The New York State Unified Court System recently published for public comment a proposal that would require state’s lawyers to take one hour of continuing legal education (CLE) on cybersecurity topics. The proposal, if adopted, would make New York the first state to explicitly require cybersecurity education for its attorneys.
New York officials want attorneys to successfully complete one CLE credit in a new category called “Cybersecurity, Privacy, and Data Protection.” The cybersecurity category would have two components:
- Ethics: Classes would include instruction on the ethical obligations relating to the protection of electronic data and communication.
- General: General cybersecurity classes would cover technological aspects of protecting client and law office electronic data and communication, and applicable laws relating to cybersecurity, privacy, and data protection.
Looking outside New York, it appears that very few states have mandated professional education on technology topics:
- In Florida, all lawyers must take 33 hours of CLE every three years, with three of those hours in classes on technology topics.
- In North Carolina, one hour of the required 12 hours of annual CLE must be on a technology topic.
- In Delaware, newly admitted lawyers must take a class Fundamentals of Law Practice Management and Technology.
Although few states have been active on the CLE front, many have adopted ethical rules that require attorneys to have a solid understanding of technology’s implications for their practices and client matters. We’ve written often about this duty (here, here, and here most recently).
The ethical obligation of technology competence was added to the ABA Model Rules of Professional Conduct in 2012 and has been adopted in 39 states so far. Comment 8 to ABA Model Rule 1.1 (Competence) states that a lawyer “shall keep abreast of changes in the law and its practice, including the benefits and risks associated with relevant technology.”
New York’s proposal for a mandatory cybersecurity CLE will help that state’s lawyers meet an obligation that they likely already have under Comment 8. According to the proposal:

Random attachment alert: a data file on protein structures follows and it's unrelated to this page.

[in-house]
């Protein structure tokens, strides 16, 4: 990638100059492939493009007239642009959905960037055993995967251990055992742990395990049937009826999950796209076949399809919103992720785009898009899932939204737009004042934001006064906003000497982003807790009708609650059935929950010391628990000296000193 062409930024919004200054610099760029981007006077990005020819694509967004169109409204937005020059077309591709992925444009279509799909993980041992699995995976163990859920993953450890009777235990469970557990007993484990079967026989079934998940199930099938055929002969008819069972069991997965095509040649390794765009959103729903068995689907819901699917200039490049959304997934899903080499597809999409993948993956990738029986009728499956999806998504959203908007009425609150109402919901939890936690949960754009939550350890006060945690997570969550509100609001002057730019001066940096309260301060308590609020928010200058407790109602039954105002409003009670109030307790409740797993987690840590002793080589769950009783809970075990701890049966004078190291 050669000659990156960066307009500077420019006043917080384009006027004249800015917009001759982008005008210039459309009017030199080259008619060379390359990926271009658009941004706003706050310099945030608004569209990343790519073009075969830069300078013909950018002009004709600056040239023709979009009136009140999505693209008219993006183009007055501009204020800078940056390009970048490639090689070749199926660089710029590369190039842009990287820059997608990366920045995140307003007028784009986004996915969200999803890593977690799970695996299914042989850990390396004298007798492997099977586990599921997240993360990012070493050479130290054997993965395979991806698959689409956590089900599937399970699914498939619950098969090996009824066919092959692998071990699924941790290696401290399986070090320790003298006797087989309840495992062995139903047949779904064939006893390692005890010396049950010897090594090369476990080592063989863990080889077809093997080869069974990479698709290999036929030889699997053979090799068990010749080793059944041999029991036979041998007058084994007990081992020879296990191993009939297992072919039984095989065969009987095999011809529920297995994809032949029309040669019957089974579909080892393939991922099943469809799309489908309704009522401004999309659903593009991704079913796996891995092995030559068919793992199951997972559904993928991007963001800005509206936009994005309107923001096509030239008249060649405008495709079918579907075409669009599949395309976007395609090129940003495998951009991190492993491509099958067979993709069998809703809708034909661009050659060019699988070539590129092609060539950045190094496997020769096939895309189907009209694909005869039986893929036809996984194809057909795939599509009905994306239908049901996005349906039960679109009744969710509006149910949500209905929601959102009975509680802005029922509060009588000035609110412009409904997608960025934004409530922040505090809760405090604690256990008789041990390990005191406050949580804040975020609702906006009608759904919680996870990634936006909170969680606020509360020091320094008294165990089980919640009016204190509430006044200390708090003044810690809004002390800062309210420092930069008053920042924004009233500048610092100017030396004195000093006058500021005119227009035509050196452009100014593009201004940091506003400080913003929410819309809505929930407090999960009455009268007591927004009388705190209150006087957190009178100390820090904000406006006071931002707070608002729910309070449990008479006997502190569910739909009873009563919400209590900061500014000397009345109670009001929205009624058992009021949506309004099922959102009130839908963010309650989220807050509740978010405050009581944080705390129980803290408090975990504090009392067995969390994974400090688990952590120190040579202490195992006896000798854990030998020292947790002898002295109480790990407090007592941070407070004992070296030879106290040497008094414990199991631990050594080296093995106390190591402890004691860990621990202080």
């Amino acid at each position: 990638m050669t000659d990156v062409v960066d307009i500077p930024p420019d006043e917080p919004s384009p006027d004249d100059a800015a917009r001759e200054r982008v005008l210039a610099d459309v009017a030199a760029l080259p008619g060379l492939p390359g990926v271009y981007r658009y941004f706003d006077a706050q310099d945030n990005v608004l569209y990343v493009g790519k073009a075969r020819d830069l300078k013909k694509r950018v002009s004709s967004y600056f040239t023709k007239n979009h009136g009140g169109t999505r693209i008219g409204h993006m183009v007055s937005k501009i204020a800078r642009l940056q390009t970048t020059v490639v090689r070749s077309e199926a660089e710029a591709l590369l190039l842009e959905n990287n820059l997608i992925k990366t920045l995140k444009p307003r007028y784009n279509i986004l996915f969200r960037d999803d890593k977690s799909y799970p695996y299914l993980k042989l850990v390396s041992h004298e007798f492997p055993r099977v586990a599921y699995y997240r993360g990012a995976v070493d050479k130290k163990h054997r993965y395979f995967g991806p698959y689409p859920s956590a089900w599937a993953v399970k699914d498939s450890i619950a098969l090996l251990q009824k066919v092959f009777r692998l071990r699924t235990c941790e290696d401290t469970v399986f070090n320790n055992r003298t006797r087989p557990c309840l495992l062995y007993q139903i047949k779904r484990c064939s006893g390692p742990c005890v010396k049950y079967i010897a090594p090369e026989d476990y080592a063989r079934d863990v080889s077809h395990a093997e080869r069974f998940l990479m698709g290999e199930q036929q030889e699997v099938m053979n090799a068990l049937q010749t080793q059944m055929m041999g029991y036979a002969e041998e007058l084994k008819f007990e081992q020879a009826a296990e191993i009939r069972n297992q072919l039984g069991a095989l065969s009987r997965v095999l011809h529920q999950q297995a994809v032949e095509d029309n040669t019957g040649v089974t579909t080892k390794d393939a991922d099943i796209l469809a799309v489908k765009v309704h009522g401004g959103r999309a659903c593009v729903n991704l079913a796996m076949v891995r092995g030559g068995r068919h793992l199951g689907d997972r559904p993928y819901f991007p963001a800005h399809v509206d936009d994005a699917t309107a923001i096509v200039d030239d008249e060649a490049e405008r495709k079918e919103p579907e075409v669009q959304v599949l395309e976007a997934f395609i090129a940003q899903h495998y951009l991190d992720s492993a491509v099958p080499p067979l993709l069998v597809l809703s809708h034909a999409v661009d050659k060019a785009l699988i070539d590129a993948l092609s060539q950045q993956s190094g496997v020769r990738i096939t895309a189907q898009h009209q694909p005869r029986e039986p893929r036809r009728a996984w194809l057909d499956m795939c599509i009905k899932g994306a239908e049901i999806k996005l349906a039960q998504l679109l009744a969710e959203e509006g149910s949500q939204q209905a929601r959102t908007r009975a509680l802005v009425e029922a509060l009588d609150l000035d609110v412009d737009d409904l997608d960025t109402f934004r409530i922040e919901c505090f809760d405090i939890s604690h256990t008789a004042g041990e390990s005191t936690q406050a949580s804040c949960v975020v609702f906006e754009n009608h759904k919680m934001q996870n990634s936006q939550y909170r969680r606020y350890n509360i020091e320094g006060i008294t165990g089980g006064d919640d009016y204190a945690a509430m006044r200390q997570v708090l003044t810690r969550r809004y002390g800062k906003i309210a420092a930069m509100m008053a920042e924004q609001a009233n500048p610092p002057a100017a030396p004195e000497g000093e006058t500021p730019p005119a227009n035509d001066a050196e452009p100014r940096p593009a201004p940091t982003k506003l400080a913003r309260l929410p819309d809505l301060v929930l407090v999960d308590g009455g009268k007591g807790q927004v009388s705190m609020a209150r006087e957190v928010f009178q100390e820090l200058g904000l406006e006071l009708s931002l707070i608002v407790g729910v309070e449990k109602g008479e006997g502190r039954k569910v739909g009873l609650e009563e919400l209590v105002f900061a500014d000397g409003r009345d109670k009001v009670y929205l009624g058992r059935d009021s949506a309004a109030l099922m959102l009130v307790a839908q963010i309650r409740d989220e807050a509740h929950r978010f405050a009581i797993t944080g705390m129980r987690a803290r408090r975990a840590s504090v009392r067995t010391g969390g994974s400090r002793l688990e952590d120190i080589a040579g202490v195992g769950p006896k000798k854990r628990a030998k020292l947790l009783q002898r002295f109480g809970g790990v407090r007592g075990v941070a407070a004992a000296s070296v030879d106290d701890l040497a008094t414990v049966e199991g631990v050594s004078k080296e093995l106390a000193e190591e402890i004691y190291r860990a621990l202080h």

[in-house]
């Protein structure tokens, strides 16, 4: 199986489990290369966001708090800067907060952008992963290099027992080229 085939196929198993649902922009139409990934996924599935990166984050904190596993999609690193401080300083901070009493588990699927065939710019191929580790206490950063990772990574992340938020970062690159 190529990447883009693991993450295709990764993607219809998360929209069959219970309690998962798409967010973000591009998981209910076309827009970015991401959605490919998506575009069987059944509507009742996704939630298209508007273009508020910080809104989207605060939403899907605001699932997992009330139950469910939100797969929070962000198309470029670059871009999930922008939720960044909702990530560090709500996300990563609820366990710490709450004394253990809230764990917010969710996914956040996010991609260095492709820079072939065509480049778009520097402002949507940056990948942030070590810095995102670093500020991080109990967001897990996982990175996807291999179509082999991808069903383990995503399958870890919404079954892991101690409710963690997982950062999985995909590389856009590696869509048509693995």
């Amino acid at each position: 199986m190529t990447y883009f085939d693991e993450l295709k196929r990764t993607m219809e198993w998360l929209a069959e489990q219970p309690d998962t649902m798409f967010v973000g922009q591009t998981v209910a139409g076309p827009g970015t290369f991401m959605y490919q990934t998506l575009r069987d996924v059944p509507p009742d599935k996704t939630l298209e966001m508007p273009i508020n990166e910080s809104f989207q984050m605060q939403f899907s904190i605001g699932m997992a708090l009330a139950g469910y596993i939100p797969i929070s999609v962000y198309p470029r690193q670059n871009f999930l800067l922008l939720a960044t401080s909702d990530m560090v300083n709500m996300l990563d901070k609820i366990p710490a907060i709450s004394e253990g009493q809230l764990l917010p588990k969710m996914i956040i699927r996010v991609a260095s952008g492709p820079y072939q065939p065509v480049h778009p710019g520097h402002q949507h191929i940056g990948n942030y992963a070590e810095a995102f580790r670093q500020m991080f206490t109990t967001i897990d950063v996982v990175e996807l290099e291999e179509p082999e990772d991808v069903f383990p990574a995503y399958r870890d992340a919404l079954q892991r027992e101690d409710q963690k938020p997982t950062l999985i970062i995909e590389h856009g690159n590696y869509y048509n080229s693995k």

Communication and data are being delivered more often by electronic means, and threats to that information are becoming more sophisticated and frequent. This training would cover, among other topics: cyber threats, cyber attacks, data breaches, the importance of securing and protecting electronic data and communication, appropriate cybersecurity and privacy policies and protocols, and compliance with professional and ethical obligations to protect confidential client and law firm data. Although some states have a general technology CLE requirement, it is believed that New York would be the first state to have a cybersecurity CLE requirement.
A decision by New York officials on a new cybersecurity CLE requirement is likely this year. The public comment period closed February 15, 2022. When public comments are published for review, they will be available on this webpage.
The general idea of mandating cybersecurity CLE has been under discussion in New York for quite a while now. The New York State Bar Association recommended mandatory cybersecurity CLE in 2020. At the time, NYSBA Committee on Technology and the Legal Profession co-chair Mark A. Berman, of Ganfer Shore Leeds & Zauderer in New York City, said at the time that voluntary cybersecurity courses do not attract enough interest to be effective.